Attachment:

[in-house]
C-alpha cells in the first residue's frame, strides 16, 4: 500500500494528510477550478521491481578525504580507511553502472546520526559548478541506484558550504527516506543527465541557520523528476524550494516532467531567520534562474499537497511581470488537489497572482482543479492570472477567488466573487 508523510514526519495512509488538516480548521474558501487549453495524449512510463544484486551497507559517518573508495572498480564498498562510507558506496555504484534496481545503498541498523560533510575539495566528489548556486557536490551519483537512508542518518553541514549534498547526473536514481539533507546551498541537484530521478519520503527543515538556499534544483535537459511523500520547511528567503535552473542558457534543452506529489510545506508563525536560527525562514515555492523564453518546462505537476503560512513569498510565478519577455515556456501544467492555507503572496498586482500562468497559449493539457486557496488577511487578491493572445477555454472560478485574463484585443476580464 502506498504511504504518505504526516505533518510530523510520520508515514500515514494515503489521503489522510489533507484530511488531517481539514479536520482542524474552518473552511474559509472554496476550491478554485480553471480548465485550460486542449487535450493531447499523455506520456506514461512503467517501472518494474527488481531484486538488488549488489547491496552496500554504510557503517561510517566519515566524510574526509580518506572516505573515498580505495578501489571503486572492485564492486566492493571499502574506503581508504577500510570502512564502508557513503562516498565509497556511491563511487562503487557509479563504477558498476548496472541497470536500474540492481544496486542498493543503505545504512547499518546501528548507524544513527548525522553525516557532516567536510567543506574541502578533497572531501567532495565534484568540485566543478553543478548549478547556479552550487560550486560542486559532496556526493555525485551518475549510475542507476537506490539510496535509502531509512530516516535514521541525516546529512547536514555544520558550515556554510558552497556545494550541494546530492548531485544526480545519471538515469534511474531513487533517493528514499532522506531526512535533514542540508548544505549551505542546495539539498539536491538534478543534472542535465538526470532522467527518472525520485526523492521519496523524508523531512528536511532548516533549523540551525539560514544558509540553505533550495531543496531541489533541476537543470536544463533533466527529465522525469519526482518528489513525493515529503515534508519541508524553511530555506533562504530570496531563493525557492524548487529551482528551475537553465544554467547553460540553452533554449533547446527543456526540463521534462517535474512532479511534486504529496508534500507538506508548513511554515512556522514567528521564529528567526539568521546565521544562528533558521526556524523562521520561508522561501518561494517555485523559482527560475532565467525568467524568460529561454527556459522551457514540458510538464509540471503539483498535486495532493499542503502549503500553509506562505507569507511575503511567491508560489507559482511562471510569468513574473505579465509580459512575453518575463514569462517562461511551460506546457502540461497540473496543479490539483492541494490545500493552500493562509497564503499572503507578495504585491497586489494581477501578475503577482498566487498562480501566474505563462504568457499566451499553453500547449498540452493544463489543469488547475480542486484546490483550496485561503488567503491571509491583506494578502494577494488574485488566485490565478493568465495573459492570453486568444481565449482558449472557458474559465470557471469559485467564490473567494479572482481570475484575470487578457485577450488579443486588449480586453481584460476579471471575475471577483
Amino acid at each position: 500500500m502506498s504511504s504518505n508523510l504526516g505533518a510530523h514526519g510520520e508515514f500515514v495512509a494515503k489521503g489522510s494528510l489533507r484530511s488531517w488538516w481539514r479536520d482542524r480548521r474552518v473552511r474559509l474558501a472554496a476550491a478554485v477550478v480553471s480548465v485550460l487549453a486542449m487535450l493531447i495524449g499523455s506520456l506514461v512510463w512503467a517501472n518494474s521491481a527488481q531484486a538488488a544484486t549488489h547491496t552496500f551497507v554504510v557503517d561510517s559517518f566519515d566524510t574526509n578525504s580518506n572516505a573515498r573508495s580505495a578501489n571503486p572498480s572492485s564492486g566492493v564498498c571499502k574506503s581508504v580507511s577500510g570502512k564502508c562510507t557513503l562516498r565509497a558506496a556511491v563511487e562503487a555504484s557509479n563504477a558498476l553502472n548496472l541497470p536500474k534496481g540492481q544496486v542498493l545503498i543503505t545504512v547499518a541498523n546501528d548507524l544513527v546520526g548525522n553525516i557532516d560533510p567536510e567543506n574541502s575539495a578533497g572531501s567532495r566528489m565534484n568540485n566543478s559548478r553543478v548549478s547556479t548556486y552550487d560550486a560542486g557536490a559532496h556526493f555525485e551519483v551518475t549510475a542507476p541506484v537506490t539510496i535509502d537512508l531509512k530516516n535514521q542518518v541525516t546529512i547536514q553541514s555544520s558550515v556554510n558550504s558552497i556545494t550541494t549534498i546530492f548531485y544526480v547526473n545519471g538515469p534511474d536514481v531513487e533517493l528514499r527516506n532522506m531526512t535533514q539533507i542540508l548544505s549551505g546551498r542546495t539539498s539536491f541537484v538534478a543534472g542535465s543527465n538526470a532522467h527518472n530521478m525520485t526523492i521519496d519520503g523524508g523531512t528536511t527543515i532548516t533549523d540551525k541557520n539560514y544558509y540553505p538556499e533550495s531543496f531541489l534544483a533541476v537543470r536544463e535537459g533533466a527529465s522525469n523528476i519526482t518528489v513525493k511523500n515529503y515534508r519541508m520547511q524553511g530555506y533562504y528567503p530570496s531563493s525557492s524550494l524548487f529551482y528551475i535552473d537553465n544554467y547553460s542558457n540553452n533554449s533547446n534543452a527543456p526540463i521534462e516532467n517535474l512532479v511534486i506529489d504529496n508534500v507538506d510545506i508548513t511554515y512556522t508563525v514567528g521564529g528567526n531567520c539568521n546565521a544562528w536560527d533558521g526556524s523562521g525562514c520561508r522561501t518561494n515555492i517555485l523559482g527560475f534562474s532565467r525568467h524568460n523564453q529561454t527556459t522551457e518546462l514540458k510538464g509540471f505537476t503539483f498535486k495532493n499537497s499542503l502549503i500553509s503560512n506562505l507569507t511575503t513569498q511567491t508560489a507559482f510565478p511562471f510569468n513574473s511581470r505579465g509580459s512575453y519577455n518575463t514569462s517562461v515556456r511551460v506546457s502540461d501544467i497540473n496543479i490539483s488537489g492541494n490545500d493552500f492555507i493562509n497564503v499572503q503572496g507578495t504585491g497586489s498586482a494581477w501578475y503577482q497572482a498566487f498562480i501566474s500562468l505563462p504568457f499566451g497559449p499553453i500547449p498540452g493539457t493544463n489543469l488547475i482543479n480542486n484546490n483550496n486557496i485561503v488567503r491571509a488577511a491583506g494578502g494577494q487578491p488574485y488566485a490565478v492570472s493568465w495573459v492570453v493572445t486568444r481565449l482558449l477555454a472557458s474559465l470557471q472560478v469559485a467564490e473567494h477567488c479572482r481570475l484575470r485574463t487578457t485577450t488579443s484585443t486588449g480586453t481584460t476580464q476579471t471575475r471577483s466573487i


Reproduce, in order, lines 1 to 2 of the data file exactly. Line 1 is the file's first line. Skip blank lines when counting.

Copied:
[in-house]
C-alpha cells in the first residue's frame, strides 16, 4: 500500500494528510477550478521491481578525504580507511553502472546520526559548478541506484558550504527516506543527465541557520523528476524550494516532467531567520534562474499537497511581470488537489497572482482543479492570472477567488466573487 508523510514526519495512509488538516480548521474558501487549453495524449512510463544484486551497507559517518573508495572498480564498498562510507558506496555504484534496481545503498541498523560533510575539495566528489548556486557536490551519483537512508542518518553541514549534498547526473536514481539533507546551498541537484530521478519520503527543515538556499534544483535537459511523500520547511528567503535552473542558457534543452506529489510545506508563525536560527525562514515555492523564453518546462505537476503560512513569498510565478519577455515556456501544467492555507503572496498586482500562468497559449493539457486557496488577511487578491493572445477555454472560478485574463484585443476580464 502506498504511504504518505504526516505533518510530523510520520508515514500515514494515503489521503489522510489533507484530511488531517481539514479536520482542524474552518473552511474559509472554496476550491478554485480553471480548465485550460486542449487535450493531447499523455506520456506514461512503467517501472518494474527488481531484486538488488549488489547491496552496500554504510557503517561510517566519515566524510574526509580518506572516505573515498580505495578501489571503486572492485564492486566492493571499502574506503581508504577500510570502512564502508557513503562516498565509497556511491563511487562503487557509479563504477558498476548496472541497470536500474540492481544496486542498493543503505545504512547499518546501528548507524544513527548525522553525516557532516567536510567543506574541502578533497572531501567532495565534484568540485566543478553543478548549478547556479552550487560550486560542486559532496556526493555525485551518475549510475542507476537506490539510496535509502531509512530516516535514521541525516546529512547536514555544520558550515556554510558552497556545494550541494546530492548531485544526480545519471538515469534511474531513487533517493528514499532522506531526512535533514542540508548544505549551505542546495539539498539536491538534478543534472542535465538526470532522467527518472525520485526523492521519496523524508523531512528536511532548516533549523540551525539560514544558509540553505533550495531543496531541489533541476537543470536544463533533466527529465522525469519526482518528489513525493515529503515534508519541508524553511530555506533562504530570496531563493525557492524548487529551482528551475537553465544554467547553460540553452533554449533547446527543456526540463521534462517535474512532479511534486504529496508534500507538506508548513511554515512556522514567528521564529528567526539568521546565521544562528533558521526556524523562521520561508522561501518561494517555485523559482527560475532565467525568467524568460529561454527556459522551457514540458510538464509540471503539483498535486495532493499542503502549503500553509506562505507569507511575503511567491508560489507559482511562471510569468513574473505579465509580459512575453518575463514569462517562461511551460506546457502540461497540473496543479490539483492541494490545500493552500493562509497564503499572503507578495504585491497586489494581477501578475503577482498566487498562480501566474505563462504568457499566451499553453500547449498540452493544463489543469488547475480542486484546490483550496485561503488567503491571509491583506494578502494577494488574485488566485490565478493568465495573459492570453486568444481565449482558449472557458474559465470557471469559485467564490473567494479572482481570475484575470487578457485577450488579443486588449480586453481584460476579471471575475471577483